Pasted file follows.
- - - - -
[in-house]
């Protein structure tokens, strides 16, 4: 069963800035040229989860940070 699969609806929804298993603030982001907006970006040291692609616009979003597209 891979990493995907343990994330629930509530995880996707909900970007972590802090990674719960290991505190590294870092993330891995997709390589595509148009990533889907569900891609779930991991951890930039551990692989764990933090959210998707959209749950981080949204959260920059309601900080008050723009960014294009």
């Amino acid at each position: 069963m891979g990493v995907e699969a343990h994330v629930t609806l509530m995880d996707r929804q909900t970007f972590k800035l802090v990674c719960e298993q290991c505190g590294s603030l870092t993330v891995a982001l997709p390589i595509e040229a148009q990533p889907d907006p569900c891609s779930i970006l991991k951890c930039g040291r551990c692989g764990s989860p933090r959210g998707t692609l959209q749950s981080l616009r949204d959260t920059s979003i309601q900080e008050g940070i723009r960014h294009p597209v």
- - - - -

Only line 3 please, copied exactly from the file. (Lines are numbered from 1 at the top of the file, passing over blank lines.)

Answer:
């Amino acid at each position: 069963m891979g990493v995907e699969a343990h994330v629930t609806l509530m995880d996707r929804q909900t970007f972590k800035l802090v990674c719960e298993q290991c505190g590294s603030l870092t993330v891995a982001l997709p390589i595509e040229a148009q990533p889907d907006p569900c891609s779930i970006l991991k951890c930039g040291r551990c692989g764990s989860p933090r959210g998707t692609l959209q749950s981080l616009r949204d959260t920059s979003i309601q900080e008050g940070i723009r960014h294009p597209v």